that exposure to a hazard controlled by the foreign supplier will result in serious adverse health consequences or death to humans or animals (a SAHCODHA hazard).
However, the importer can also choose other means of verification, provided the
alternate choice will ensure that the foreign supplier is producing the food in accordance with applicable U.S. safety standards. An importer can also rely on another
entity to determine and perform appropriate supplier verification activities, so long
as the importer reviews and assesses the relevant documentation.
Taking appropriate corrective action by importers is the last piece of the puzzle
in meeting the FSVP requirements. At times, an importer’s verification activities
may provide evidence that a foreign supplier has not provided the same level of
public health protection as required under the Produce Safety and Preventive Controls rules. This should promptly trigger corrective actions at the importer’s end.
The appropriate corrective measure will depend on the circumstances and may include
discontinuing the use of the foreign supplier.
The FSVP rule requires importers to provide the name, email address, and unique
facility identifier (UFI) for each line entry of
food product offered for importation into the
United States. FDA has recognized the data
universal numbering system (DUNS) number
as an acceptable UFI for the FSVP. If the
importer is temporarily unable to obtain the
DUNS number, FDA intends to temporarily
allow filers to transmit the value “UNK” (“
unknown”) in the UFI field. This option began
May 30, 2017, so that food offered for import
could be processed through the Customs and Border Patrol automated commercial
environment system, even if the importer has not yet provided a DUNS number.
Are There Exemptions from FSVP Rules?
Importers of the following categories of food products do not have to comply
with the FSVP rule:
• Juice, fish, and fishery products subject to and in compliance with FDA’s Hazard
Analysis and Critical Control Points (HACCP) regulations for those products,
and certain ingredients for use in juice and fish and fishery products subject to
the HACCP regulations
• Food for research or evaluation
• Food for personal consumption
• Alcoholic beverages and certain ingredients for use in alcoholic beverages
• Food that is imported for processing and future export
• Low-acid canned foods (LACF), such as canned vegetables, but only with re-
spect to microbiological hazards covered by other regulations, as well as certain
ingredients for use in LACF products (but only with respect to microbiological
• Certain meat, poultry, and egg products regulated by the U.S. Department of
Agriculture (USDA) at the time of importation
Who Is Eligible for Modified FSVP Requirements?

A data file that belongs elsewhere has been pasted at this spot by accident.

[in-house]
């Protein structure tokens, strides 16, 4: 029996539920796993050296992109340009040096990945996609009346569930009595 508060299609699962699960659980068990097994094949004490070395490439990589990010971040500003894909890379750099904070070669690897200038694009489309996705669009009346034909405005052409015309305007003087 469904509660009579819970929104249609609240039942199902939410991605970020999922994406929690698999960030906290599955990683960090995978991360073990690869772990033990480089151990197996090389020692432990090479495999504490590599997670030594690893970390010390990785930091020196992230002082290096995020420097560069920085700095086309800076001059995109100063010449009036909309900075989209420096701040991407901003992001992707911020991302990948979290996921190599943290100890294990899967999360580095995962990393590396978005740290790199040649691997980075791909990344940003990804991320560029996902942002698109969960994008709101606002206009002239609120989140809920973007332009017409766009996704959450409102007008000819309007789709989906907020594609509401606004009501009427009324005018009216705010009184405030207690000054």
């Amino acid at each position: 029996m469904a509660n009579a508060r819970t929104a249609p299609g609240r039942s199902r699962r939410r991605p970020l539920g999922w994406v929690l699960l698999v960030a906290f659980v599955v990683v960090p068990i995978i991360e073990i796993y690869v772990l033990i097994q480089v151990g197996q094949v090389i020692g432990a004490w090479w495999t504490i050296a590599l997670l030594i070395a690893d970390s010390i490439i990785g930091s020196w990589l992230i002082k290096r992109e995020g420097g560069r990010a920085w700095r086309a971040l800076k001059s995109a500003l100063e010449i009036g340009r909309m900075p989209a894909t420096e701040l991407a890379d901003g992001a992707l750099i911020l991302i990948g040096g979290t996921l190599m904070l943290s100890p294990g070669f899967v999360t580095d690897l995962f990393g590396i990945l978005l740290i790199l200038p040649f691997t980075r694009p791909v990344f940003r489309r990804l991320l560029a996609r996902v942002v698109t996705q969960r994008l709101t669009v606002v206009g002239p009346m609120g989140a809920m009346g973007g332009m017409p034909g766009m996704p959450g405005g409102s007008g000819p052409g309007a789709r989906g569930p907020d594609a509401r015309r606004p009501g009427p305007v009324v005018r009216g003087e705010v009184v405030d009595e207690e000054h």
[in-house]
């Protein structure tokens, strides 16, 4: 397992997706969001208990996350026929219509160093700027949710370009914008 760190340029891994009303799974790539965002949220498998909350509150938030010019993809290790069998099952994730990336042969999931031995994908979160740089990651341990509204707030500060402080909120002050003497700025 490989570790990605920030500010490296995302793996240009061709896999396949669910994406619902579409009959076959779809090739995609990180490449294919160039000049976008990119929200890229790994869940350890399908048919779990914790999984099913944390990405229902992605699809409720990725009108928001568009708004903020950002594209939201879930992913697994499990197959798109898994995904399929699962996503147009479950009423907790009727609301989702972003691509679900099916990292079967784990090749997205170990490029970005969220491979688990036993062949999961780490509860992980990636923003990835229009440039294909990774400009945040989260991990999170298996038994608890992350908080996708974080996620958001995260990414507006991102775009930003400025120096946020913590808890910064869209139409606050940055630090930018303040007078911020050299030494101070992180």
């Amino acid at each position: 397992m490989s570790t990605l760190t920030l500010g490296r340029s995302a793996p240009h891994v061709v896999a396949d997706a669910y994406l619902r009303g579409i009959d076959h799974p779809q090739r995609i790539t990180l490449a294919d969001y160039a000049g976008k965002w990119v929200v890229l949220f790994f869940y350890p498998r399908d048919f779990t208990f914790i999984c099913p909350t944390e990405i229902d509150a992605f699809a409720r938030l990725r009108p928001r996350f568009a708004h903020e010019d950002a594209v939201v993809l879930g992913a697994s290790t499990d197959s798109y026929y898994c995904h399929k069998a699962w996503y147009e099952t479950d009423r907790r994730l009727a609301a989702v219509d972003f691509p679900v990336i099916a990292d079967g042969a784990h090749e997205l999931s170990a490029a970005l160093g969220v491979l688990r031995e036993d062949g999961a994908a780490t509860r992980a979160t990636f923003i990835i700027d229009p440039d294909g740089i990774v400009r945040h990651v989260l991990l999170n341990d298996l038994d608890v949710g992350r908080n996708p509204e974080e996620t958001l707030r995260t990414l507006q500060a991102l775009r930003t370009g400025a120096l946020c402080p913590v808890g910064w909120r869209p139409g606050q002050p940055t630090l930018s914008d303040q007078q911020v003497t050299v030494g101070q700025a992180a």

In certain cases, importers need not comply with all the FSVP requirements. The
criteria for modified FSVP requirements are listed below.
Dietary supplement importers: Importers complying with the requirements of 21
C.F.R. Part 111 (Current Good Manufacturing Practices) regulation will be required
to comply with the modified requirements. Importers of other dietary supplements
would be required to comply with the
standard FSVP requirements (except the
Hazard Analysis requirement).
Very small importers and importers of
food from certain small suppliers: The defi-
nition of “very small importer” is an-
nual sales of $1 million for human food
and $2.5 million for animal food (aver-
aged over a 3-year period) combined
with the U.S. market value of food that
is imported, manufactured, processed,
packed, or held without sale (e.g., im-
ported for a fee). In this case, importers
would not have to conduct Hazard
Analyses and would be able to verify
their foreign suppliers by obtaining writ-
ten assurances from their suppliers.
Importers of certain small foreign suppliers are subject to modified FSVP requirements: Those small suppliers are:
• Facilities subject to modified require-
ments under the Preventive Controls
rules because they are qualified facili-
• Farms that are not covered farms
under the Produce Safety rule be-
cause they average $25,000 or less in
annual produce sales or because they
meet requirements for a qualified
• Shell egg producers with fewer than
3,000 laying hens
• Products from countries whose food
safety system has been recognized as
comparable or determined to be the
equivalent of the U.S. system (e.g.,
Canada, New Zealand, Australia)
Please verify the applicability of the
FSVP rule to you using the flowchart in
How to Develop and
Implement a Robust FSVP?
Although FDA had been working on
the FSVP rule for quite some time, the
requirements caught many an importer
off guard, specifically, those pertaining
to developing food safety plans to con-
trol the safety of products they import.
Many importers simply do not have the
technical expertise or resources.
Traditional FDA inspections are pro-
duction-centric. FSVP inspections, on
the other hand, will be based on review
“It is also likely
importers are also
The Foreign Supplier Verification Program